Advertisement
Find a Car
Go!

Early Data Suggests That Traffic Fatalities Have Fallen In 2014

Follow Richard

U.S. Motor-Vehicle Deaths, 2011 to 2014 (via National Safety Council)

U.S. Motor-Vehicle Deaths, 2011 to 2014 (via National Safety Council)

Enlarge Photo

After years of declines, the U.S. saw an uptick in traffic fatalities in 2012. People freaked out.

Thankfully, figures suggest that 2012 was an aberration, and that numbers for 2013 will be a bit lower.

What about 2014, though? How are we doing this year? According to early data collected by the National Safety Council, it looks like we're on the right track.

READ: 2015 Dodge Charger SRT Hellcat: The Fastest Sedan In The World

YEARS OF DECLINES

Traffic fatalities in America peaked in 1969, four years after Ralph Nader published his searing indictment of the auto industry, Unsafe at Any Speed. According to the National Highway Traffic Safety Administration, 53,543 people died on U.S. roads that year.

Since then, federal agencies have mandated new safety equipment, and elected officials have passed laws that require drivers and passengers to use that equipment. Not surprisingly, we've seen a steady drop in deaths, even as the number of drivers has risen. That's downright amazing.

That said, there have been hiccups. After the number of annual fatalities dropped to around 45,000 in the early 1970s, there were several unpleasant years of increases. Eventually, however, those were resolved, and declines began again.

In 2011, the nation hit an all-time low: final numbers from NHTSA show 32,479 roadway deaths that year and a fatality rate of 1.10 deaths per 100 million vehicle miles traveled. 

In 2012, numbers climbed a little over two percent, to 33,561 deaths and 1.13 deaths per 100 million vehicle miles traveled. Some fretted that because the Great Recession was officially over, people were back in the habit of driving to work, meaning the end of low fatality rates.

BACK ON TRACK

NHTSA takes a full year to evaluate traffic data, so we won't know for certain whether the U.S. fatality rate got back on track in 2013. The nonprofit National Safety Council, however, works a bit faster, and not only does it show a decline in fatalities in 2013, it also suggests continuing declines in the first six months of 2014.

NSC's figures don't line up perfectly with NHTSA's, since NSC counts traffic and non-traffic deaths that happen within one year of an accident. (NHTSA limits its data to traffic-related fatalities that take place within 30 days of an accident.) That makes NSC's numbers a bit higher, but unlike NHTSA's, they include people who experience lingering health problems after accidents and whose deaths are ultimately attributable to those events.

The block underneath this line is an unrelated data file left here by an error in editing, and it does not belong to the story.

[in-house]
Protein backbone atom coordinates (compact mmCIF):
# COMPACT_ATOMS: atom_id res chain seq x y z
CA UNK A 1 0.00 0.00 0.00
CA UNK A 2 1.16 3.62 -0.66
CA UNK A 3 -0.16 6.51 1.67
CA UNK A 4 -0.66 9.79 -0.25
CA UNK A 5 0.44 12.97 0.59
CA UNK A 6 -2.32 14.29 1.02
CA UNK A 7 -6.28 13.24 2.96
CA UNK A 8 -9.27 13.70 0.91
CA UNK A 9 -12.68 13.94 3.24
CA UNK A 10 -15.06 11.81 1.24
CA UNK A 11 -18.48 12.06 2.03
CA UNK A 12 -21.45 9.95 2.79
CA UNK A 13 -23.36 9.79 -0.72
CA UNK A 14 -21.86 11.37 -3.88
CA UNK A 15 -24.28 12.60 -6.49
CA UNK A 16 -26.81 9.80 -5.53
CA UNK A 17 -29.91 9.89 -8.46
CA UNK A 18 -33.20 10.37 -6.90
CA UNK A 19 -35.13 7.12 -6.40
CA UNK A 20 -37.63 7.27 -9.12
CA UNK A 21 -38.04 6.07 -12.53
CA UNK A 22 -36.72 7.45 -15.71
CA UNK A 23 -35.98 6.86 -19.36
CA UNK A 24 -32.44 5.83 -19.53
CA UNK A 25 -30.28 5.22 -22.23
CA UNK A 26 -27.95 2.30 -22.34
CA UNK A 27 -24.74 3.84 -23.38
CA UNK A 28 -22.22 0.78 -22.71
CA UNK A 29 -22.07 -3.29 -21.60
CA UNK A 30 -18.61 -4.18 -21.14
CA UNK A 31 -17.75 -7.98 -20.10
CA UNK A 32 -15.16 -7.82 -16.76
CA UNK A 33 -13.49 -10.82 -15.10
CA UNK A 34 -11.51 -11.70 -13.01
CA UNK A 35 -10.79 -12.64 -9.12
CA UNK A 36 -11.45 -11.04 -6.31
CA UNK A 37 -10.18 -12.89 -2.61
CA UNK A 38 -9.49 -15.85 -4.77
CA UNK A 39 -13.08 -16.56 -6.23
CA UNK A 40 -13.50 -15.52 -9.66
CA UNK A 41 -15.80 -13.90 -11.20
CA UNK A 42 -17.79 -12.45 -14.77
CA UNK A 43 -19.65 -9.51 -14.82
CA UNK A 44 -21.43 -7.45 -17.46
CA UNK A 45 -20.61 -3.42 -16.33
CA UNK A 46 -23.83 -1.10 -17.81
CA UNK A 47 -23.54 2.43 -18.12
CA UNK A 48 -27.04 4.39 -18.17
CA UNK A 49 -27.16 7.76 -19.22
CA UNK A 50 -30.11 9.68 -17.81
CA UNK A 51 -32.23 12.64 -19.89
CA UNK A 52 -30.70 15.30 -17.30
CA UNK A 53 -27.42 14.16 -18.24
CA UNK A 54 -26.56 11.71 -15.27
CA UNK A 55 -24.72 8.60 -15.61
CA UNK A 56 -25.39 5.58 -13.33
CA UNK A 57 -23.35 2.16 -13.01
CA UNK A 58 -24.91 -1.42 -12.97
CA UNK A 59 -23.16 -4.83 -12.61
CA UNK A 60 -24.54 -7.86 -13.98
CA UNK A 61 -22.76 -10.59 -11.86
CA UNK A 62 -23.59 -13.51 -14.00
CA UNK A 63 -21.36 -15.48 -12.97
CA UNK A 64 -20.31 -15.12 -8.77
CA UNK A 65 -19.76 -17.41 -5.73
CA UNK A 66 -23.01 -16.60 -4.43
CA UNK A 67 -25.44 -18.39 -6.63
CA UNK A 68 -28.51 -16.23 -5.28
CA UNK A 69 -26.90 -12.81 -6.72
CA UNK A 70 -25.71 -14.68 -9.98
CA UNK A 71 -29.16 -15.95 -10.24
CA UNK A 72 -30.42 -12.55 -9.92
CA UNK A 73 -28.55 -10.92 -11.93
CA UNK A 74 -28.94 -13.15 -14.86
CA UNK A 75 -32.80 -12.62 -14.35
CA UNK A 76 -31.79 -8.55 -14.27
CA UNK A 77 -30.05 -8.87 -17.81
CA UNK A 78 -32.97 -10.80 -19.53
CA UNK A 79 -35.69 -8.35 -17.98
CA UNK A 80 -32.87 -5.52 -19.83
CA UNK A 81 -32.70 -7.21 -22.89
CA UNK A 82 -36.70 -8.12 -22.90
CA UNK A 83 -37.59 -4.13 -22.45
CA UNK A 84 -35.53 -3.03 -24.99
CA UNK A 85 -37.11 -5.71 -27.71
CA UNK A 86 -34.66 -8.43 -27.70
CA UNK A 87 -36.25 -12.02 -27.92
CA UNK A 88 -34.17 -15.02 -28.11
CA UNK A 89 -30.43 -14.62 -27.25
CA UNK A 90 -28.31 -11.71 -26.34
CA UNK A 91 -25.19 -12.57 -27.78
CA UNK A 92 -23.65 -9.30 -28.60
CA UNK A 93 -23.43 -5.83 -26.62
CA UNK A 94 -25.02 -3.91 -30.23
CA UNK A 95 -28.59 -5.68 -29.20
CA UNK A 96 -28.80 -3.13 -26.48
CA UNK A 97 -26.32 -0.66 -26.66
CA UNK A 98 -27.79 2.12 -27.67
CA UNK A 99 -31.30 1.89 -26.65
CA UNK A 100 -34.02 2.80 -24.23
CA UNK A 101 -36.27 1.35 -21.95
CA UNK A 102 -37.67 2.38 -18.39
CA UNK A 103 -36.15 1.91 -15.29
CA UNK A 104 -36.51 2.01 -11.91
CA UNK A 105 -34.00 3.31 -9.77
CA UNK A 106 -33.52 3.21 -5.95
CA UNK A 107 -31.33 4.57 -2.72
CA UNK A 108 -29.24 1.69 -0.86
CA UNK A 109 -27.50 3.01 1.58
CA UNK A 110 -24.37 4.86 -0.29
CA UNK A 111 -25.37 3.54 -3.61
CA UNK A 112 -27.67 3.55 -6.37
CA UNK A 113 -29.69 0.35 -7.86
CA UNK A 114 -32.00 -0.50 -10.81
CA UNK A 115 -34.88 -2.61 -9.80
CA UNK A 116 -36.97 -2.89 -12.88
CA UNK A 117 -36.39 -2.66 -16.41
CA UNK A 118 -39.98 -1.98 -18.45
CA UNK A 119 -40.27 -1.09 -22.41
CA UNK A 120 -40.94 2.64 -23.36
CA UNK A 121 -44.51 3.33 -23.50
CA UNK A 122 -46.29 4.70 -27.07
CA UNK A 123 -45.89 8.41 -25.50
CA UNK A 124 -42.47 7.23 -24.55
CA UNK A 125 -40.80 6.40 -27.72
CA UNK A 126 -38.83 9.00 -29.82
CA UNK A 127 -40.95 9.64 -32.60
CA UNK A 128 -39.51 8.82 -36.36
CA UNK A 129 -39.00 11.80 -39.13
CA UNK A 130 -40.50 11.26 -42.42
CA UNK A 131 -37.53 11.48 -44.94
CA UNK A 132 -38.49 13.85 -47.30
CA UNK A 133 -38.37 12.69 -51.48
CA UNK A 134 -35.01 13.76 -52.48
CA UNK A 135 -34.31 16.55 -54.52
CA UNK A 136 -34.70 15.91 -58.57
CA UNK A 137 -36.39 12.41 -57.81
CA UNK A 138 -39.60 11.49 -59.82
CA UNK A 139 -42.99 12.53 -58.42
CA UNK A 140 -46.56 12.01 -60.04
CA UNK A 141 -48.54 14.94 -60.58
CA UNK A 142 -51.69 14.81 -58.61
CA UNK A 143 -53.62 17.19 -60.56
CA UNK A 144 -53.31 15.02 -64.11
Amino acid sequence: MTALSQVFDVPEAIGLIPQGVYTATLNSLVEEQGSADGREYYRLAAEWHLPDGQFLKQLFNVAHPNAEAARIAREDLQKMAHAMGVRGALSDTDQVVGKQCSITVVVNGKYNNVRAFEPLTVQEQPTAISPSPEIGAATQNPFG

As you can see from the table above, the U.S. saw 16,334 traffic fatalities during the first six months of 2011. The following year, that figure climbed to 17,700, dropping to 16,860 in 2013.

That's good news. But even better is the fact that between January 1 and June 30 of this year, the numbers shrank four percent further, slipping to 16,180.

NSC doesn't theorize about why traffic fatalities might be falling again. However, we know that 2012's higher figures are due in part to the unusually warm winter during the first few months of the year, which kept more motorists on the road at a time when many would be snowbound or at least driving more slowly through icy patches. The unusually chilly winter many parts of the U.S. saw in 2014 may have helped keep cars parked and fatalities down.

Want to check out NSC's state-by-state and year-by-year breakdown of fatalities? Check out this brief PDF.

___________________________________________

Follow The Car Connection on FacebookTwitter and Google+.

Posted in:
Advertisement
 
Follow Us

Advertisement
Try My Showroom
Save cars, write notes, and comparison shop with hi-res photos.
Add your first car
Advertisement
Take Us With You!
   
Advertisement

 
© 2014 The Car Connection. All Rights Reserved. The Car Connection is published by High Gear Media. Stock photography by izmo, Inc. Send us feedback.